One of the Plumbeous Kites we saw.

When it was time to catch the 8 a.m (not ideal for birding) opening time for the national park, we left Guacalillo, drove back out to the main road, crossed the crocodile bridge, and went to the HQ. Entrance tickets were quickly purchased, restrooms visited, and into the forest we went. It became quickly apparent that the birds were nice and vocal on Saturday, and they stayed like that for most of our time in the forest.

All of these people are looking at American Crocodiles below the bridge.

Since my targets were far more likely back in the primary forest away from the road, we spent very little time in the old second growth, and bee-lined it back to the trails on the other side of the bridge. There are really too many birds to mention although expected and  interesting ones included Rufous-tailed Jacamar, White-whiskered Puffbird, Golden-crowned Spadebill (heard only and would not let us see them!), Riverside Wren, Black-hooded Antshrike, lots of Dot-winged Antwrens, Orange-billed Sparrow, calling Great Tinamous, and so on.

On the other side of the bridge, more deep forest species became apparent as we heard Baird’s Trogon (one of five trogon species for the day), Scaly-breasted Wren, Red-capped Manakins, Blue-crowned Manakin, Black-striped Woodcreeper, and Streak-chested Antpitta. As luck would have it, we also got lucky with one of my targets!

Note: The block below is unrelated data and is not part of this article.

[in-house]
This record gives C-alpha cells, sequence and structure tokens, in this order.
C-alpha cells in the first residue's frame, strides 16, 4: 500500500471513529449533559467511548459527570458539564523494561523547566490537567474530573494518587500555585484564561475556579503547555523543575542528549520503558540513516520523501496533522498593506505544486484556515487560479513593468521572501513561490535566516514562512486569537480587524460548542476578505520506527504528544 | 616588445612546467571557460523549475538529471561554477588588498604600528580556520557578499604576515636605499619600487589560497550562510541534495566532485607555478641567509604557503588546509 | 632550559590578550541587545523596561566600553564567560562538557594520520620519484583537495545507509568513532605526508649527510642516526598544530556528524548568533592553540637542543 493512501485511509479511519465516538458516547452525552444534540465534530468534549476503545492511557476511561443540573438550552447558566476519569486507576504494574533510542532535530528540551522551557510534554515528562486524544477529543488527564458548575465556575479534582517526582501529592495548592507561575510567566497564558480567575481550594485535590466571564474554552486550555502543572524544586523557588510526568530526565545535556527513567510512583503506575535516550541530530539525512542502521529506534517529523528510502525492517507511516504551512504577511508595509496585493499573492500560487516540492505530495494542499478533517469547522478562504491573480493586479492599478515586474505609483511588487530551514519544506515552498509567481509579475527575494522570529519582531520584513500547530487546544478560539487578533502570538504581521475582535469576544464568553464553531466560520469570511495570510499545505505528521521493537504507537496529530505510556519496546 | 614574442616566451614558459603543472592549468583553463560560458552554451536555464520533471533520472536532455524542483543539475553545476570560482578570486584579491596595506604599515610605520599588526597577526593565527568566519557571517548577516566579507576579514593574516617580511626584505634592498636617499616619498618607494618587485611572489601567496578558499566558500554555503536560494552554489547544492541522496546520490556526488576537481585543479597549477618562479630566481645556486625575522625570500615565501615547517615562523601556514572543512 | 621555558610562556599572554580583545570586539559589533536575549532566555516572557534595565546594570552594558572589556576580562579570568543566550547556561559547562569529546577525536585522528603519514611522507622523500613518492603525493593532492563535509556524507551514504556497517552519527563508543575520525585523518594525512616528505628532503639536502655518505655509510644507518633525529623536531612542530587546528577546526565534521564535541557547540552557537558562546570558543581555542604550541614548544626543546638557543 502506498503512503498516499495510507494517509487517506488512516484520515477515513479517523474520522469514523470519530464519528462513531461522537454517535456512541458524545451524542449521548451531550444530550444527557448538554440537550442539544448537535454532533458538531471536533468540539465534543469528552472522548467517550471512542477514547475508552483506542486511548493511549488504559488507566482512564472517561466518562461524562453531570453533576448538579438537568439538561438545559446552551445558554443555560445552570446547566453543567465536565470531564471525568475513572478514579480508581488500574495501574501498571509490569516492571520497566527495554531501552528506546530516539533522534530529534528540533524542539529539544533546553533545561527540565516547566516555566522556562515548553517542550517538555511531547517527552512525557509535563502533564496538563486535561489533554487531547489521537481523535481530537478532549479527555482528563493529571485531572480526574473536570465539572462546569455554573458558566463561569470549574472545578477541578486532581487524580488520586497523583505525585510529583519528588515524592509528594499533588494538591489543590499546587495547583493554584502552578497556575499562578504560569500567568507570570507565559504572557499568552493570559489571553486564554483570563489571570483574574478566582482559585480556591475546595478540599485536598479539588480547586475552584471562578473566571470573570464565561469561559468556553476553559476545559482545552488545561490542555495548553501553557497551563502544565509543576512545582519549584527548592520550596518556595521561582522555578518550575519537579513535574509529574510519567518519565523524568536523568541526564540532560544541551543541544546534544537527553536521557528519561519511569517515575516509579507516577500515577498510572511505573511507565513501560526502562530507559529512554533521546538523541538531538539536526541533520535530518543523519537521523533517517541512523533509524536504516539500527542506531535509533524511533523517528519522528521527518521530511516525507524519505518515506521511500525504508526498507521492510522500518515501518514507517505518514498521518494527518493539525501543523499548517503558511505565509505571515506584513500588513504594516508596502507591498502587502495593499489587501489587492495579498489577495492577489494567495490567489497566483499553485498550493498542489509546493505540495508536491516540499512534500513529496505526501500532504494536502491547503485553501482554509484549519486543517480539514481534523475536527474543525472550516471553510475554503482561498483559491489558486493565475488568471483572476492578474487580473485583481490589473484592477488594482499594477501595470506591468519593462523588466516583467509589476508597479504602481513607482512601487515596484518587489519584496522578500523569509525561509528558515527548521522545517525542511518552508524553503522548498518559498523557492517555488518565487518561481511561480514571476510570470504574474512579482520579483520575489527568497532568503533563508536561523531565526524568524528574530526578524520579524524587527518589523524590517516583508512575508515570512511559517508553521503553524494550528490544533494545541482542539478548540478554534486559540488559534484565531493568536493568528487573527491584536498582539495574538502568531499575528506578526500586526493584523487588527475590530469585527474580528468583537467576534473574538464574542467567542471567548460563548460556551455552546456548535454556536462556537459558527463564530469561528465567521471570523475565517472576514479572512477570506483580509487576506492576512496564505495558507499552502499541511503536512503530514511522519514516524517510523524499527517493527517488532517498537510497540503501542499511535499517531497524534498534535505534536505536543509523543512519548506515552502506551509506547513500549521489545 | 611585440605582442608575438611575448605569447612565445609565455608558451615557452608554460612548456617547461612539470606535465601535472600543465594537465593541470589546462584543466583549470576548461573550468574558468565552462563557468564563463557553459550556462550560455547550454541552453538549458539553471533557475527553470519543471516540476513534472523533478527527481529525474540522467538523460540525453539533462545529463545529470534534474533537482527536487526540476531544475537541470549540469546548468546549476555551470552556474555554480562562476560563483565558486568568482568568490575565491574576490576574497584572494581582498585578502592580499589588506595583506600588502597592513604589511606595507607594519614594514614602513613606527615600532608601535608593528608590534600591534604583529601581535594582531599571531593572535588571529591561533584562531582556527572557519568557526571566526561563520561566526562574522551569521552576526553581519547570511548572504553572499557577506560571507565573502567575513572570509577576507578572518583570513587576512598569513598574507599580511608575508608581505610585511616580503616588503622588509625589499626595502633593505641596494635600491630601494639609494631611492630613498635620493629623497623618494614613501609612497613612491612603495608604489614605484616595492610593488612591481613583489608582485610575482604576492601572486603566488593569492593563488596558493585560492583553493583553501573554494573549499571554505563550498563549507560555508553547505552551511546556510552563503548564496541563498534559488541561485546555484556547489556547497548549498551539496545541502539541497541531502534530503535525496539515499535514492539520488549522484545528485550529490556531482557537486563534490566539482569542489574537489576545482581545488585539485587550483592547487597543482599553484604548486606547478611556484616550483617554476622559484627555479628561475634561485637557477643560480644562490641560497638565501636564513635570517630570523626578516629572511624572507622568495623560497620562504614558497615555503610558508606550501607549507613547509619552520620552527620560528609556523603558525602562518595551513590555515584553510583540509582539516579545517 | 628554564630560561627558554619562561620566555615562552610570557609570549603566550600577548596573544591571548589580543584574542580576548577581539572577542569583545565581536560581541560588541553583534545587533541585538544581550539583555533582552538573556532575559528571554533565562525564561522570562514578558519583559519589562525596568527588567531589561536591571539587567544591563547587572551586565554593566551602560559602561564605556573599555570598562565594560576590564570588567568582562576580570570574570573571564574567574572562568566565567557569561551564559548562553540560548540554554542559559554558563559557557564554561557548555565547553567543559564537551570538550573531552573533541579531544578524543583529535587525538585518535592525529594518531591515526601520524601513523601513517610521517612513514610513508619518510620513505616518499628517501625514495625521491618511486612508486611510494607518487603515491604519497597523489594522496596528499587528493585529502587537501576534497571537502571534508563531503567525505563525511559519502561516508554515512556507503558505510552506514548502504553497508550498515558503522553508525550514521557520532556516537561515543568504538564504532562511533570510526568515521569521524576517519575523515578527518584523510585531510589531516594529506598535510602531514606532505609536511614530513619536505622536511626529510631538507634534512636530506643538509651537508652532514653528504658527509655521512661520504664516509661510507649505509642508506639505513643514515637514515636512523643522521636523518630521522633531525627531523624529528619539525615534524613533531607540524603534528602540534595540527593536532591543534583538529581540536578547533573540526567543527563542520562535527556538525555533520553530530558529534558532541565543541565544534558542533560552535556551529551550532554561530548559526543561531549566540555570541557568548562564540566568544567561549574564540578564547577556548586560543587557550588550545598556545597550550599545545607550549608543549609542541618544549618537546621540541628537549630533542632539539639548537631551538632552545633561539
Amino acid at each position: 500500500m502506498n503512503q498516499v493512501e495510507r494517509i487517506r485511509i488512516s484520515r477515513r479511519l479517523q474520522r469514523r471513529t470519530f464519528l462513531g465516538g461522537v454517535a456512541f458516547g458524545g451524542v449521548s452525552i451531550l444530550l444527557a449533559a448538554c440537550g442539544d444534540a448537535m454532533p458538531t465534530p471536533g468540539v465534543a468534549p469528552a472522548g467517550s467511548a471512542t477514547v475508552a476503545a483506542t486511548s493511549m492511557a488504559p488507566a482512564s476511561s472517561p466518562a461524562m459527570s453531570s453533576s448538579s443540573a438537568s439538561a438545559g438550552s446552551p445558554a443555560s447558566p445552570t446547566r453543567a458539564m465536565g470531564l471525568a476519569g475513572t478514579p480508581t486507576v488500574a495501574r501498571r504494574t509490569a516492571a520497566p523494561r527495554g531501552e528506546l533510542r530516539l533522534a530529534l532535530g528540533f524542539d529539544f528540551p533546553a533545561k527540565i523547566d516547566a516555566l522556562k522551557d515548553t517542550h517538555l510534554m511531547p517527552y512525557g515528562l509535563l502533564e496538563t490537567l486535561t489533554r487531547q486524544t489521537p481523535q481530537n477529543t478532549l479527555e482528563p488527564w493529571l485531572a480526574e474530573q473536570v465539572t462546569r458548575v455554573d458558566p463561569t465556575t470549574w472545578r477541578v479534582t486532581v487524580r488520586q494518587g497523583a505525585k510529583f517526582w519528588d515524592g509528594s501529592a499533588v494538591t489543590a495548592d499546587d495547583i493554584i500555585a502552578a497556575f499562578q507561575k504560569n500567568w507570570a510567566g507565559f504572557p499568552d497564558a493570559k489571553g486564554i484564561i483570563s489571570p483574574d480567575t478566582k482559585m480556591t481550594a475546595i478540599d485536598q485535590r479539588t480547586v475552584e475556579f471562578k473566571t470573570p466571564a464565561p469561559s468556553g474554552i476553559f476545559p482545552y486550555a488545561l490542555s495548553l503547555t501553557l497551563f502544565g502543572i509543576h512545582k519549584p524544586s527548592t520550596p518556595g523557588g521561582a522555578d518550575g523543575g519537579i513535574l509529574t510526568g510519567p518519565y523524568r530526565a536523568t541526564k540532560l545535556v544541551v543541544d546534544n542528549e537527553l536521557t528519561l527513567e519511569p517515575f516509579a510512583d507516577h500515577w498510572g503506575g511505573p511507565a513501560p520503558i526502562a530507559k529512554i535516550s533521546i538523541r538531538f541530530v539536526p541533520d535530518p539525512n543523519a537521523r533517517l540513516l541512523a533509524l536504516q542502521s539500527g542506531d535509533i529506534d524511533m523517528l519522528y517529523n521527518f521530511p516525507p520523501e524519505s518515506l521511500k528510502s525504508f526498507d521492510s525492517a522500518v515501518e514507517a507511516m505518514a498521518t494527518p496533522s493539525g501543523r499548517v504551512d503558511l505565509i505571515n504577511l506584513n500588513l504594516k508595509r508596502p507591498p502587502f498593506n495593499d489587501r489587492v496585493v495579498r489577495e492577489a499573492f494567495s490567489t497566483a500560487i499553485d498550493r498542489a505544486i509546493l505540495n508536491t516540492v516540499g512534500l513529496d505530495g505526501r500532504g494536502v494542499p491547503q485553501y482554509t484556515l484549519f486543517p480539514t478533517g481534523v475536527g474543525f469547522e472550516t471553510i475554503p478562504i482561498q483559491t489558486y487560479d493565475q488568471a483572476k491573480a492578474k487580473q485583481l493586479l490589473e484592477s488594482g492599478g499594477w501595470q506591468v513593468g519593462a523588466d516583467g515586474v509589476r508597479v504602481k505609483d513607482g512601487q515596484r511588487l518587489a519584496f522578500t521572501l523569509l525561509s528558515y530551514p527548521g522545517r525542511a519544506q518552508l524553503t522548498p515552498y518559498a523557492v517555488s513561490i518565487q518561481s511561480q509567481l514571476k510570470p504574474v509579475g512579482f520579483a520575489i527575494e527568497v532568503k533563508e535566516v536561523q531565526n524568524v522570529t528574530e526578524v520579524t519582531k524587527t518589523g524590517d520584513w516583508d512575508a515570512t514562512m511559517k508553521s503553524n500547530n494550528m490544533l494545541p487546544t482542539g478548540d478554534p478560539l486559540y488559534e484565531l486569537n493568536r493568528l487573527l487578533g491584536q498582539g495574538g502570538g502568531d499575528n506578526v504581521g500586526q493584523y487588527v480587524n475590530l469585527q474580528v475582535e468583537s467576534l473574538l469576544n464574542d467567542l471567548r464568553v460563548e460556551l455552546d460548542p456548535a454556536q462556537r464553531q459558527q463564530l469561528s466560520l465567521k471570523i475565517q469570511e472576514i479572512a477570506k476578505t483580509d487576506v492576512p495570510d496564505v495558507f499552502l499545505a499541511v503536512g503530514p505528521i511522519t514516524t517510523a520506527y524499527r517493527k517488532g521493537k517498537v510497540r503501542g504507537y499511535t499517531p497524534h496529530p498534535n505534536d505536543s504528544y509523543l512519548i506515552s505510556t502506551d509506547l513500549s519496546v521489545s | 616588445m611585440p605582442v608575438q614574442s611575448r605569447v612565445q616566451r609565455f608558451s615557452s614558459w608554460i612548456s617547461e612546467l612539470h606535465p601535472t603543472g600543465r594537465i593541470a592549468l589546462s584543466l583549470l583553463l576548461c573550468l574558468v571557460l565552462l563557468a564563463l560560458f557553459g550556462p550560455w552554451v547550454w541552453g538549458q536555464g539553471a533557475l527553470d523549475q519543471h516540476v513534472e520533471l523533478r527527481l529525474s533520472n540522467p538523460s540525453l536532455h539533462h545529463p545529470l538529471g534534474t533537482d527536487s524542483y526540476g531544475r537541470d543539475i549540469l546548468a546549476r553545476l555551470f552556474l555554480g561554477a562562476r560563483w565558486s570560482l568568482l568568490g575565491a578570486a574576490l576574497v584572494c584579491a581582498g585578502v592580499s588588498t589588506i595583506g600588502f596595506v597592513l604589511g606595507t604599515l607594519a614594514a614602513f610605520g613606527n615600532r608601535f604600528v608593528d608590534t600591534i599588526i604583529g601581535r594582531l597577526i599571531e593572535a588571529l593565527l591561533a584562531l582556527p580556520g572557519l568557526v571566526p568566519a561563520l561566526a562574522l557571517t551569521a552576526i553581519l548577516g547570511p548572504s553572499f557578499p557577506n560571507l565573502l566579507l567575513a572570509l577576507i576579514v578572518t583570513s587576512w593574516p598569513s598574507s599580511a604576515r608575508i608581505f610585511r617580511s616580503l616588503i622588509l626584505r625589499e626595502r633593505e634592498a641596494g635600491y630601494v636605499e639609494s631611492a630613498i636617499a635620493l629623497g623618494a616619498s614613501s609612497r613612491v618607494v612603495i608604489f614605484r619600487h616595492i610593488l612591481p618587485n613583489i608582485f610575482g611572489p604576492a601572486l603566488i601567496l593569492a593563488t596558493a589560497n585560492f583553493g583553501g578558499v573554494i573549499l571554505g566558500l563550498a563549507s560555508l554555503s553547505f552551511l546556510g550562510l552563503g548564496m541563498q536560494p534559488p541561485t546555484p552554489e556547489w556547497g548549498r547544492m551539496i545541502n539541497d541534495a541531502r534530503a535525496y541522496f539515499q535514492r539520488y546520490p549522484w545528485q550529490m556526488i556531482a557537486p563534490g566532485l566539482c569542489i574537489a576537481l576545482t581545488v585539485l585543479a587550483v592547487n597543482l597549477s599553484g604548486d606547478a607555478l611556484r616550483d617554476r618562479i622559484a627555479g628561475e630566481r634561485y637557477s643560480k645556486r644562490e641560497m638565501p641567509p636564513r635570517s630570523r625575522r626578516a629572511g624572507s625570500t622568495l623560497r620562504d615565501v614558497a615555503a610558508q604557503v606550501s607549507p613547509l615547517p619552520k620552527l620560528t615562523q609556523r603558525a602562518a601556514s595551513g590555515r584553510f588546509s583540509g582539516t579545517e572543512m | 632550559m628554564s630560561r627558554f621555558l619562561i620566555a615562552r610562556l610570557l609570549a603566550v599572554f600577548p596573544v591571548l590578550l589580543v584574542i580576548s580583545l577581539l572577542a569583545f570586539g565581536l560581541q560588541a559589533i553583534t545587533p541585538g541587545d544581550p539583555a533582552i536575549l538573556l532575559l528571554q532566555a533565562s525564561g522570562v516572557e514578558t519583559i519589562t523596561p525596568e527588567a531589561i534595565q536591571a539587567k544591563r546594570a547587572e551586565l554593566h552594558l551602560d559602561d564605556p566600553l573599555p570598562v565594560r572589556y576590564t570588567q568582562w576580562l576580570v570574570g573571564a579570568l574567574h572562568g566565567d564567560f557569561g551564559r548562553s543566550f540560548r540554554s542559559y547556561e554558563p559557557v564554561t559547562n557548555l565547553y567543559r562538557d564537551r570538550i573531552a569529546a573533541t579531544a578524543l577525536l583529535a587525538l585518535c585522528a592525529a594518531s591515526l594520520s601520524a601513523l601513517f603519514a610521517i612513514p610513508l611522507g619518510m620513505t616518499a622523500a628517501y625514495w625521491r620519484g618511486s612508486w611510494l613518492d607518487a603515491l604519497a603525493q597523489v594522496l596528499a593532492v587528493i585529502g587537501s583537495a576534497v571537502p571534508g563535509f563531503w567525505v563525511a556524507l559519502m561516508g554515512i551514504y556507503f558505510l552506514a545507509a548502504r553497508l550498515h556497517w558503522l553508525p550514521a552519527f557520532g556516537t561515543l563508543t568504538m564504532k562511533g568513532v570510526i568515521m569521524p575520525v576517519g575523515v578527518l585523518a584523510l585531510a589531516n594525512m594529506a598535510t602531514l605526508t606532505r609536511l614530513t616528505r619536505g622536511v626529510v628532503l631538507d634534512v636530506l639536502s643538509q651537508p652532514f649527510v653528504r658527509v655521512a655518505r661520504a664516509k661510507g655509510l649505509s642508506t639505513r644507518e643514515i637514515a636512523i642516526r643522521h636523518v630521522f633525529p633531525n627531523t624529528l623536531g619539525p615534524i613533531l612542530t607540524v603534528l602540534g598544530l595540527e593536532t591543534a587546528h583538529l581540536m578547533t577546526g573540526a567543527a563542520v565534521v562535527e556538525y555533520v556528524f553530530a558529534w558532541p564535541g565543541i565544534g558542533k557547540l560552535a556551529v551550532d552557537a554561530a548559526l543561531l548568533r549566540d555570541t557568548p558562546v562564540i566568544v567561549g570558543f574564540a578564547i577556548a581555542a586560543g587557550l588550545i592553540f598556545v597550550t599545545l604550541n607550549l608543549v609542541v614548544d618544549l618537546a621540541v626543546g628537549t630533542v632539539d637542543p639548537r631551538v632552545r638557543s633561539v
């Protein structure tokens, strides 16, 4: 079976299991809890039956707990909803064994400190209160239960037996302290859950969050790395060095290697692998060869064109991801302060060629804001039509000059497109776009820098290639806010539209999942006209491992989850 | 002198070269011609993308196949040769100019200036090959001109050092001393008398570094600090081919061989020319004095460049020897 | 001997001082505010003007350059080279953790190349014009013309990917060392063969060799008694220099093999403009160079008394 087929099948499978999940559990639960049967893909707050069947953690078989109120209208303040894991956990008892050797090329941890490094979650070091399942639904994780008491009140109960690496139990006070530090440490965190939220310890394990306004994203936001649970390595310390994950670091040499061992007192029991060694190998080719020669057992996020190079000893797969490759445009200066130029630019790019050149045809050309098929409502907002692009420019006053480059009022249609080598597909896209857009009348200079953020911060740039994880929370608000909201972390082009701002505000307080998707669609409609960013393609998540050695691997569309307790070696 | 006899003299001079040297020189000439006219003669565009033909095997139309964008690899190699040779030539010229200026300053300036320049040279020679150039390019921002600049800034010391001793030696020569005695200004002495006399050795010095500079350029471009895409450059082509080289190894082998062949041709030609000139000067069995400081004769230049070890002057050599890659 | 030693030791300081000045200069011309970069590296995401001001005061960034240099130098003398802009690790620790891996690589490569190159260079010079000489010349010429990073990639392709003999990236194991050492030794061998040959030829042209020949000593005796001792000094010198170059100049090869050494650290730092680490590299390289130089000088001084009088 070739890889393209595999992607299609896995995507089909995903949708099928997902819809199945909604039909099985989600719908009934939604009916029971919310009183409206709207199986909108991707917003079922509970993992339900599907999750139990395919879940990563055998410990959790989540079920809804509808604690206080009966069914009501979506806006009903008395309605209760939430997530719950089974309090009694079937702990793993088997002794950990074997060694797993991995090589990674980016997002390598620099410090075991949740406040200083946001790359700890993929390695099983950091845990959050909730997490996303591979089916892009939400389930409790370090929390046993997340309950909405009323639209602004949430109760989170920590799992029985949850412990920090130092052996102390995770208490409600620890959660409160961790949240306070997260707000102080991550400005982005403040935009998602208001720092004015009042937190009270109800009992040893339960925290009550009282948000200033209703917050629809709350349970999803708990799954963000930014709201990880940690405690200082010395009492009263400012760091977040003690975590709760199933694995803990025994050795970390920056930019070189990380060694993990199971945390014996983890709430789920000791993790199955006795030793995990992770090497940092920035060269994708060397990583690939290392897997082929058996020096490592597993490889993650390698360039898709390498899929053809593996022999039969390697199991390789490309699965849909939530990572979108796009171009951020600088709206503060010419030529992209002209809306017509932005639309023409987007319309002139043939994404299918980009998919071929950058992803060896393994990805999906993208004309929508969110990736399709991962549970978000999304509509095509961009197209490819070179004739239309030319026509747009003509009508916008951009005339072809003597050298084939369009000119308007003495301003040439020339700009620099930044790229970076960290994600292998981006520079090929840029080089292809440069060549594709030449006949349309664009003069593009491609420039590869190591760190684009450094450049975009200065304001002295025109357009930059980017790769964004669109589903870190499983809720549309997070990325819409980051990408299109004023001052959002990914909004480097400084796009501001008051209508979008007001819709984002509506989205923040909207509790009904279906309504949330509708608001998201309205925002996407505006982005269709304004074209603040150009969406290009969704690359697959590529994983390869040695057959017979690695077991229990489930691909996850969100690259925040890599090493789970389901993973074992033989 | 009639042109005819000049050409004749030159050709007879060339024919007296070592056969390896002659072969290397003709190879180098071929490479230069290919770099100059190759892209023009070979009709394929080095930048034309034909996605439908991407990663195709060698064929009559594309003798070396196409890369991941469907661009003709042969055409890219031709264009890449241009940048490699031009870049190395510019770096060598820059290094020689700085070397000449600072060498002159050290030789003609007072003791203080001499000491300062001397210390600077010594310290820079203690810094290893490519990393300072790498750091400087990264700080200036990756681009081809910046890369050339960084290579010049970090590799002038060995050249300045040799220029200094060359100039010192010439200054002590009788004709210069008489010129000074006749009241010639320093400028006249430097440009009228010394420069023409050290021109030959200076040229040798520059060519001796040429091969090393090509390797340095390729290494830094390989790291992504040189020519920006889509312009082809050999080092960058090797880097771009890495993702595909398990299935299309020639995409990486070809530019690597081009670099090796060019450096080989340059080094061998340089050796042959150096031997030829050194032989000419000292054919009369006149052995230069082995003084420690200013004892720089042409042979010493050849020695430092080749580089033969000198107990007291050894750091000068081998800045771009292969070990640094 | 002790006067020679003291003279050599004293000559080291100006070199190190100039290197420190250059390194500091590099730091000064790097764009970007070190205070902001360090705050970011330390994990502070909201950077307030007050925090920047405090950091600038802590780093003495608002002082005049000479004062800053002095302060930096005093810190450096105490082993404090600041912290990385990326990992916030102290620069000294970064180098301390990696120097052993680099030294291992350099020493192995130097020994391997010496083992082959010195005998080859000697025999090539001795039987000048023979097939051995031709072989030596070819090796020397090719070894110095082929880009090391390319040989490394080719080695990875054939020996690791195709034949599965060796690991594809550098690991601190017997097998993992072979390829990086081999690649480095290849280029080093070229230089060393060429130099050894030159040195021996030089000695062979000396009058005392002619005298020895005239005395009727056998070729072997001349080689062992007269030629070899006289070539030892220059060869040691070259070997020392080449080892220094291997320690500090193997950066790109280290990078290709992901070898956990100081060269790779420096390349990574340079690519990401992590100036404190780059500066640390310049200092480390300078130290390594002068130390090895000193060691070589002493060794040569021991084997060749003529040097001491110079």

Scaly-throated Leaftosser

Leaftossers are always a pain but this one perched more than long enough for me to get shots of it.

Not long after, we had a male Ruddy Quail-Dove scooting away from us. It eventually crossed the trail for excellent views.

Around there, we also had Lesser Greenlets and Red-capped Manakin nagging at something off in the woods but it was just too far to see if it was s snake or owl. One of my other targets also sort of cooperated although it stayed too high and in bad light for the best of shots.

Although we didn’t encounter as many mixed flocks as I had hoped, we did find one with Russet Antshrike, a couple woodcreepers, Plain Xenops, tanagers, antwrens, and a few other birds.

We had excellent looks at Black-striped Woodcreeper.
Dot-winged Antwren was one of the most common species in the forest.

The morning wore on but the birds never really stopped calling. Even though we didn’t come across any other targets (the greenlet was heard several times but never close enough to photograph), we still had a good, birdy time in the forest. That’s typical for Carara. By the time we exited the trees, it was two p.m. and stifling hot. That’s also typical for Carara. Thank goodness for vehicles with air conditioning!

I think this Mealy Parrot was also looking for cooler temperatures.

Even though we were sort of casually birding and stopped at 2, when I counted up all of the species we saw or heard from the time we left San Jose to the time we returned, we ended up being just shy of 160 species.

Yes, that many! That’s what happens, though, when the birds are singing in a major tropical ecotone with quality forest. Just be ready for the heat.